Some businesses are good for an individual, but just won’t attract investors.  Certain businesses work for the individual entrepreneur but don’t really scale in a way that it makes sense for outside investors.  An entrepreneur should not be afraid of these businesses, but rather should just realize the limitations.  Businesses that relay on an individual (say personal training) or that are good but unprotectable ideas can work on a modest scale but are very difficult to roll out on a large-scale basis.

The Shark Tank can be full of lessons, and this is my reading of some things I have taken away from the show.  But of course they do a lot for drama and for the good of the show that might not be good universal business truths, but watching the show can result in some interesting perspectives.  This show is clearly more “drama” than “how-to,” but there are reports that the investments resulting from the show have exceeded $20 million, so somewhere real-life intersects with this drama.

Late Night – Again

If you look at the blog posts below, you will see that this blog started about the time that Jay Leno and Conan O’Brien were battling it out for the Tonight Show several years ago. Today we are on the doorstep of the next transition in the Tonight Show – Jimmy Fallon will take over as host shortly after the 2014 Sochi Olympics in a few weeks. I look back on the prior posts, and I was pretty much right on. Jay needed to move on, and that is proven once again in the decision by NBC to install Jimmy Fallon as host, and late night will change again. This time, though, there seems to be less animosity than the last time. And I think NBC is making a smart move with a new host who is loaded with talent.

Jay has not been doing bad since his return. In fact, the one point I was not correct on is that Jay did return to dominate late night. He won every week’s rating’s since he returned. But I was correct on all of the rest including the fractured audience, the heavy competition from other talented people, and I think my compliments of Fallon as a rising star. The competition now includes Arsenio Hall who was a trend-setting talent the last time he was in late night. And Fallon’s talent has been demonstrated by his outstanding work on Late Night. His range of talents, his active participation in songs, skits, and comedy bits makes him a force. He has had huge success with his friendships with Justin Timberlake, Stephen Colbert, and others who have come on his show multiple times and performed in duets, both vocal and comedic, with Fallon. Fallon himself has been no stranger to ratings success – winning many weeks of the ratings competition in his timeslot.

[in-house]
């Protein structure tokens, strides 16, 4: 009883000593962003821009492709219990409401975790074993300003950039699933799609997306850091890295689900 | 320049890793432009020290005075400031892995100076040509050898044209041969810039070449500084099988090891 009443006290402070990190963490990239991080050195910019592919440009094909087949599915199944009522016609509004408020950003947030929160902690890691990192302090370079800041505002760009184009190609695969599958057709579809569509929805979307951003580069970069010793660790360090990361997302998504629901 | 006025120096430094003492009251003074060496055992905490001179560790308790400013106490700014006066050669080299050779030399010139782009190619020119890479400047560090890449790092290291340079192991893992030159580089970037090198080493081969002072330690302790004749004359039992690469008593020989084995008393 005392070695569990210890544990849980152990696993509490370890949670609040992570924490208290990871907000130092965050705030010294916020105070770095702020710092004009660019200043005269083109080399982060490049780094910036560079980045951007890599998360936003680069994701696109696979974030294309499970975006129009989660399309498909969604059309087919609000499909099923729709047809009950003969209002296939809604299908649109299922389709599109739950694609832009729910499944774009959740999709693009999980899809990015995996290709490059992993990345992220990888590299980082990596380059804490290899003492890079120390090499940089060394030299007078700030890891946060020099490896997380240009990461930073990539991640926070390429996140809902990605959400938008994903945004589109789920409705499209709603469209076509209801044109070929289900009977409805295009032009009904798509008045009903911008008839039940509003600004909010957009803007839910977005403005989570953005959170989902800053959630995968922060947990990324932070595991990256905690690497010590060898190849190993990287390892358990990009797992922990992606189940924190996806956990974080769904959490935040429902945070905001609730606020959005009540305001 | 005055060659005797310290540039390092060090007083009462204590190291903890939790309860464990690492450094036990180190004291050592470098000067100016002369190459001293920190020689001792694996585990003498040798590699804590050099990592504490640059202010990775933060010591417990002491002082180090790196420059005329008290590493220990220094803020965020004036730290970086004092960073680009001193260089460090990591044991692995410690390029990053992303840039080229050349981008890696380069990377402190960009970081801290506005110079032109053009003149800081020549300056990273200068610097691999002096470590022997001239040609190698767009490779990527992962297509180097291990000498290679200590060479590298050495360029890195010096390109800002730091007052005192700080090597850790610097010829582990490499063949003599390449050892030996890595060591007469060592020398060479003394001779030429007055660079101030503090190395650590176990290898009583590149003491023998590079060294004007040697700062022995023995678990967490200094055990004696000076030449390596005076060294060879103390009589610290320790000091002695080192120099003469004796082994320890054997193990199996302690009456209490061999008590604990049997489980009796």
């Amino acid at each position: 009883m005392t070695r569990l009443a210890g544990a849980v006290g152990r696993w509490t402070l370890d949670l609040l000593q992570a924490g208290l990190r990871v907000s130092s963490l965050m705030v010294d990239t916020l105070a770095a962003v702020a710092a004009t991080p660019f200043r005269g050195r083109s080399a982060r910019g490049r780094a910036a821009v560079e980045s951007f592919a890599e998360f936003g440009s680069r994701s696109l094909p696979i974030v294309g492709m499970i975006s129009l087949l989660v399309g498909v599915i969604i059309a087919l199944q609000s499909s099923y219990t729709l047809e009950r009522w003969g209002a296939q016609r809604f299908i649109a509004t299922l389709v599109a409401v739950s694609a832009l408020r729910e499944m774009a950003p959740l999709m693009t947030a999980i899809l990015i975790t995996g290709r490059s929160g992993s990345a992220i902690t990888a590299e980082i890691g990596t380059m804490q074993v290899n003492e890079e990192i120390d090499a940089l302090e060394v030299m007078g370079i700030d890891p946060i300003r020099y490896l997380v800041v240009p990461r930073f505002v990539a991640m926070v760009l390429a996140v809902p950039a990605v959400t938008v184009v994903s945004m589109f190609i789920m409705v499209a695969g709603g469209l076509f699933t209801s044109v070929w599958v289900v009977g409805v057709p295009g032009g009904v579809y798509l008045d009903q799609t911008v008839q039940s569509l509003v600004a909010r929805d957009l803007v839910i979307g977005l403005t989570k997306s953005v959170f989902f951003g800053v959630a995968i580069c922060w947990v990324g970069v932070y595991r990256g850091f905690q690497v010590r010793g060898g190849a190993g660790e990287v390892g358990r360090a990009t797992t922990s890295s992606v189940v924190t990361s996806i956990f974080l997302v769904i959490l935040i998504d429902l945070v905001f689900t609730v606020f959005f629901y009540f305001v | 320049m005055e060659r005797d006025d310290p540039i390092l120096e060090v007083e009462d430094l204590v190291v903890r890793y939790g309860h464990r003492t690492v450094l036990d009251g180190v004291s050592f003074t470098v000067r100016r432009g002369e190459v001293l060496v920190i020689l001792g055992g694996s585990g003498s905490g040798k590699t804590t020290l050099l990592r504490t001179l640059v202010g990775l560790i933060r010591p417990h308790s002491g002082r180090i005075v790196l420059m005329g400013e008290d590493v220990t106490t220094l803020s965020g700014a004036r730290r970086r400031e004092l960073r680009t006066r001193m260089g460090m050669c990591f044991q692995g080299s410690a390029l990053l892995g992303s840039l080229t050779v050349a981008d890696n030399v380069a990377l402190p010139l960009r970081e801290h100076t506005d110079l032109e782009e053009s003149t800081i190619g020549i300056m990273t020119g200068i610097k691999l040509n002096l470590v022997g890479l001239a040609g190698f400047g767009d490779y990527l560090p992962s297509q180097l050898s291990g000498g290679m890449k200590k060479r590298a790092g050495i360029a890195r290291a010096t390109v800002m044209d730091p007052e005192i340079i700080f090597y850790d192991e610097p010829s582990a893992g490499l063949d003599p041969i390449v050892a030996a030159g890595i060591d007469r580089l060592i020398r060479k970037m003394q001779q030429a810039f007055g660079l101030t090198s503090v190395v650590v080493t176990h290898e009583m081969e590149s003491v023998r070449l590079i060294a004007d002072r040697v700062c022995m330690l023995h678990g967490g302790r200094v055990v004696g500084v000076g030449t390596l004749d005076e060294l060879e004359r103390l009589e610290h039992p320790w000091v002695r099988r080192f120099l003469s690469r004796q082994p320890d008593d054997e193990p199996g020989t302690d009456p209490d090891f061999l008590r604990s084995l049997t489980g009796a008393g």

Fallon will move the Tonight Show from the west coast back to NYC. That should be a refreshing and interesting development. I don’t know how long that will last, after all our friend David Letterman has been controlling the television traffic on Broadway quite capably for years now. But it is an interesting development and a wonderful idea. The Tonight Show started in New York and returning to its roots will add some spice to the new show. I remember when I started working at NBC years ago one of the first places they took me to see was the “Tonight Show” mockup set that they would take the tours to see in 30 Rock; even though the show had moved to the west coast, the folks in NYC still had love for the program.

Jay and his consistent, funny, and relevant monologues have entertained me for decades (wow, has it been that long?), but I am ready for something new. Welcome Jimmy Fallon! #FallonTonightShow

More Attempts to Regulate Google

It has been a while since I posted last. And my last writing was some thoughts about whether there would be attempts to regulate Google in a way that is more traditional for media. I was struck today by a column today reporting that the EU was asked to regulate Google like other communication utilities. “Rivals: Google should be regulated like telcos and electricity companies”

This is a short distance from the rest of media regulation. “Electricity” regulation actually provided the public interest standard that was incorporated into communication law early in the last century. And after the Telecom Act of 1996, telcos have been acknowledged to have some first amendment rights, depending on their activities. What about Google? It is certainly a first amendment speaker. Regulating Google can stifle one of the greatest innovation engines in recent memory.